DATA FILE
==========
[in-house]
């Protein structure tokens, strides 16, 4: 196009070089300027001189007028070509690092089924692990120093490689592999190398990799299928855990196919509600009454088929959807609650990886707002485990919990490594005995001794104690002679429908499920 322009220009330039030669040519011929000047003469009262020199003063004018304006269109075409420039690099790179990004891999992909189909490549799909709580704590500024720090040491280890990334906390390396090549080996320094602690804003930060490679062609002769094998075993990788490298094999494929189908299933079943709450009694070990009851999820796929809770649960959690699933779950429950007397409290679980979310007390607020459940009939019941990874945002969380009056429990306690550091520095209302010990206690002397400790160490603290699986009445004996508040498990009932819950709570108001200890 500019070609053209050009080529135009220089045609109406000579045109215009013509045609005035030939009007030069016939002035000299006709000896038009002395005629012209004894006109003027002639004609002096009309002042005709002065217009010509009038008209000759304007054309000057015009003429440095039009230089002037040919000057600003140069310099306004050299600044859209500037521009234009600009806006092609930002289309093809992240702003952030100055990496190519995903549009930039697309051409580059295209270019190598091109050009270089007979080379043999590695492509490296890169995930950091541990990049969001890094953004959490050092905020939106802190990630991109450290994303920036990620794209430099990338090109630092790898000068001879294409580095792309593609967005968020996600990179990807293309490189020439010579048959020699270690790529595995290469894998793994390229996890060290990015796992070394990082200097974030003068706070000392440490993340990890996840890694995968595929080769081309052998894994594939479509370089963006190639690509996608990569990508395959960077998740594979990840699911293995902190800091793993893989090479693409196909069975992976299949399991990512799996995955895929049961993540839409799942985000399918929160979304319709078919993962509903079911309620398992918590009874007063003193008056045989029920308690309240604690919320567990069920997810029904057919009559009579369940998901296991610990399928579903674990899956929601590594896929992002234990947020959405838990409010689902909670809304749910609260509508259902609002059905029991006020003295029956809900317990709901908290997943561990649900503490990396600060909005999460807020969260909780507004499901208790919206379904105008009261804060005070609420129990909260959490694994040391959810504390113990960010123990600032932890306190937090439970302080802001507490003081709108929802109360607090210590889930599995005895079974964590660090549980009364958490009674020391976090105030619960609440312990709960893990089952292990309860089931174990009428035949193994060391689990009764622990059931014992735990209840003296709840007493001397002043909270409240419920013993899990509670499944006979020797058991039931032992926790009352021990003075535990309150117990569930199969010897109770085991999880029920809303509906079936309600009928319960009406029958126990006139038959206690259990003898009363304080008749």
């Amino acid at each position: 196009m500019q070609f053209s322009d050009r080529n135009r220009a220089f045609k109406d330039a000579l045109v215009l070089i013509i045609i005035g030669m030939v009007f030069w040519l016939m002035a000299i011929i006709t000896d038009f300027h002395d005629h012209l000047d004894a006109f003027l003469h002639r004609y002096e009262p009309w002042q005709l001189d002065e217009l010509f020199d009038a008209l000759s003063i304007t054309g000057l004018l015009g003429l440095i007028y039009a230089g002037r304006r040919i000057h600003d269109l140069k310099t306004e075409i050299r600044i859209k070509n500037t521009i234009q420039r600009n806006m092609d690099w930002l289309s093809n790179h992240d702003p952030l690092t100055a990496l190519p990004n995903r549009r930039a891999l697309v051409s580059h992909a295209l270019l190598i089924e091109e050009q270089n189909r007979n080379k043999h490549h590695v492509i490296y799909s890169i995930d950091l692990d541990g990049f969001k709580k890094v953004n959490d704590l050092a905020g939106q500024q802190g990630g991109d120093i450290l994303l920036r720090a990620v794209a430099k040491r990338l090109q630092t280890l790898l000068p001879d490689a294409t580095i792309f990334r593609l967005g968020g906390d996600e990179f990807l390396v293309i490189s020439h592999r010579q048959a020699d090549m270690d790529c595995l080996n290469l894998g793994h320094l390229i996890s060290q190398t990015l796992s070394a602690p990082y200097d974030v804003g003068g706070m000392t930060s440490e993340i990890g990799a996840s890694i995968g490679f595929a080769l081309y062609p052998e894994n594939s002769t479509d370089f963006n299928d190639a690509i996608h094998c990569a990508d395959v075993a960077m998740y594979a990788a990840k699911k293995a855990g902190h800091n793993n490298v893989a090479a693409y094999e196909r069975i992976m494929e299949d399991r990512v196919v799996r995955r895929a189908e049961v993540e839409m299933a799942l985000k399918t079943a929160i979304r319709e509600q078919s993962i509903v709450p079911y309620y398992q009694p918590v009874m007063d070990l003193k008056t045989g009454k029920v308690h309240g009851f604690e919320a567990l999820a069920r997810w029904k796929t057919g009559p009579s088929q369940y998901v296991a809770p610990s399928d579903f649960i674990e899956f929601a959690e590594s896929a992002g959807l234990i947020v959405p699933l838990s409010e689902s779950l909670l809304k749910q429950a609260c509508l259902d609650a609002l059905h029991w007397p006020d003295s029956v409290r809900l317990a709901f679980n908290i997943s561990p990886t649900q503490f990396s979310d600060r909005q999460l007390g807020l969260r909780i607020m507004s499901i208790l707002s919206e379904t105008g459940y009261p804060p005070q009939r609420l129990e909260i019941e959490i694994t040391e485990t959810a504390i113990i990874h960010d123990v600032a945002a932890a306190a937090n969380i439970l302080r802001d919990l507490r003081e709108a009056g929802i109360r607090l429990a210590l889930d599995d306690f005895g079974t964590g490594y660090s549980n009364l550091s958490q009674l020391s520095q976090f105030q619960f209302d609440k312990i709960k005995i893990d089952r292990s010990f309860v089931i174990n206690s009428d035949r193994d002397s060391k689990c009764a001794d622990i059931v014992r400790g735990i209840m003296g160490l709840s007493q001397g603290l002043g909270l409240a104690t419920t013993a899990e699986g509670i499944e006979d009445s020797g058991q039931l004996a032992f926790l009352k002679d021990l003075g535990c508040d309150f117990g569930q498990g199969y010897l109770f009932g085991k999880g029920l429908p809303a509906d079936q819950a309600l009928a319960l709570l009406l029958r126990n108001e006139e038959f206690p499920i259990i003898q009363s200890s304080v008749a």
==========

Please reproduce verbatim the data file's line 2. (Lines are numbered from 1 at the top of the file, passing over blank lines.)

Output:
């Protein structure tokens, strides 16, 4: 196009070089300027001189007028070509690092089924692990120093490689592999190398990799299928855990196919509600009454088929959807609650990886707002485990919990490594005995001794104690002679429908499920 322009220009330039030669040519011929000047003469009262020199003063004018304006269109075409420039690099790179990004891999992909189909490549799909709580704590500024720090040491280890990334906390390396090549080996320094602690804003930060490679062609002769094998075993990788490298094999494929189908299933079943709450009694070990009851999820796929809770649960959690699933779950429950007397409290679980979310007390607020459940009939019941990874945002969380009056429990306690550091520095209302010990206690002397400790160490603290699986009445004996508040498990009932819950709570108001200890 500019070609053209050009080529135009220089045609109406000579045109215009013509045609005035030939009007030069016939002035000299006709000896038009002395005629012209004894006109003027002639004609002096009309002042005709002065217009010509009038008209000759304007054309000057015009003429440095039009230089002037040919000057600003140069310099306004050299600044859209500037521009234009600009806006092609930002289309093809992240702003952030100055990496190519995903549009930039697309051409580059295209270019190598091109050009270089007979080379043999590695492509490296890169995930950091541990990049969001890094953004959490050092905020939106802190990630991109450290994303920036990620794209430099990338090109630092790898000068001879294409580095792309593609967005968020996600990179990807293309490189020439010579048959020699270690790529595995290469894998793994390229996890060290990015796992070394990082200097974030003068706070000392440490993340990890996840890694995968595929080769081309052998894994594939479509370089963006190639690509996608990569990508395959960077998740594979990840699911293995902190800091793993893989090479693409196909069975992976299949399991990512799996995955895929049961993540839409799942985000399918929160979304319709078919993962509903079911309620398992918590009874007063003193008056045989029920308690309240604690919320567990069920997810029904057919009559009579369940998901296991610990399928579903674990899956929601590594896929992002234990947020959405838990409010689902909670809304749910609260509508259902609002059905029991006020003295029956809900317990709901908290997943561990649900503490990396600060909005999460807020969260909780507004499901208790919206379904105008009261804060005070609420129990909260959490694994040391959810504390113990960010123990600032932890306190937090439970302080802001507490003081709108929802109360607090210590889930599995005895079974964590660090549980009364958490009674020391976090105030619960609440312990709960893990089952292990309860089931174990009428035949193994060391689990009764622990059931014992735990209840003296709840007493001397002043909270409240419920013993899990509670499944006979020797058991039931032992926790009352021990003075535990309150117990569930199969010897109770085991999880029920809303509906079936309600009928319960009406029958126990006139038959206690259990003898009363304080008749």